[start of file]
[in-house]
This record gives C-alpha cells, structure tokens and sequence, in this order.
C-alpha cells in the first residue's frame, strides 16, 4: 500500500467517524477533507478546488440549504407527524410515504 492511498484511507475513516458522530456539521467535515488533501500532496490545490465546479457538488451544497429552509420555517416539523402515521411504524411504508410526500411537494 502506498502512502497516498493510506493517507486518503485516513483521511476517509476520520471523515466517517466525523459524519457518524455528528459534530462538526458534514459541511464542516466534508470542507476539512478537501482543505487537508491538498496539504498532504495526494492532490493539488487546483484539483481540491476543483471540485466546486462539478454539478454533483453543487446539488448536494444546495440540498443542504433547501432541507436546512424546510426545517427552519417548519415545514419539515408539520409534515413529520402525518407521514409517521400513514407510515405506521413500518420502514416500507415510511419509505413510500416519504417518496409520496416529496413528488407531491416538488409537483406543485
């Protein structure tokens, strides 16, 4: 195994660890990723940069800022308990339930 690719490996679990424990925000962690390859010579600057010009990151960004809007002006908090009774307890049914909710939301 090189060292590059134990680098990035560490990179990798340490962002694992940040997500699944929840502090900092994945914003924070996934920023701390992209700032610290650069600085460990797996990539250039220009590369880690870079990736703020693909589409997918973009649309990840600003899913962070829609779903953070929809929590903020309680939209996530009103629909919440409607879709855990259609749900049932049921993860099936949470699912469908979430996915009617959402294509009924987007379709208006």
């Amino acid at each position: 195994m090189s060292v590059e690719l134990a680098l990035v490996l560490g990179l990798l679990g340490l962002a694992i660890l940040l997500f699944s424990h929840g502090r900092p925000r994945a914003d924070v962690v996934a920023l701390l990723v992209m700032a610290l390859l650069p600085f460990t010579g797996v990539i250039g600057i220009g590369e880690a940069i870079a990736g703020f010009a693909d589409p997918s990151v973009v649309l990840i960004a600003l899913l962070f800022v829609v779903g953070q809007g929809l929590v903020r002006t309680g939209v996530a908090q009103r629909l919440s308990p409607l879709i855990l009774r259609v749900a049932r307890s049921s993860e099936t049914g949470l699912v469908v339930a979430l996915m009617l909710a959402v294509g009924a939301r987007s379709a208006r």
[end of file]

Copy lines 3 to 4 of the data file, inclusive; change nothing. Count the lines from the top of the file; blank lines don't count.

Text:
C-alpha cells in the first residue's frame, strides 16, 4: 500500500467517524477533507478546488440549504407527524410515504 492511498484511507475513516458522530456539521467535515488533501500532496490545490465546479457538488451544497429552509420555517416539523402515521411504524411504508410526500411537494 502506498502512502497516498493510506493517507486518503485516513483521511476517509476520520471523515466517517466525523459524519457518524455528528459534530462538526458534514459541511464542516466534508470542507476539512478537501482543505487537508491538498496539504498532504495526494492532490493539488487546483484539483481540491476543483471540485466546486462539478454539478454533483453543487446539488448536494444546495440540498443542504433547501432541507436546512424546510426545517427552519417548519415545514419539515408539520409534515413529520402525518407521514409517521400513514407510515405506521413500518420502514416500507415510511419509505413510500416519504417518496409520496416529496413528488407531491416538488409537483406543485
């Protein structure tokens, strides 16, 4: 195994660890990723940069800022308990339930 690719490996679990424990925000962690390859010579600057010009990151960004809007002006908090009774307890049914909710939301 090189060292590059134990680098990035560490990179990798340490962002694992940040997500699944929840502090900092994945914003924070996934920023701390992209700032610290650069600085460990797996990539250039220009590369880690870079990736703020693909589409997918973009649309990840600003899913962070829609779903953070929809929590903020309680939209996530009103629909919440409607879709855990259609749900049932049921993860099936949470699912469908979430996915009617959402294509009924987007379709208006």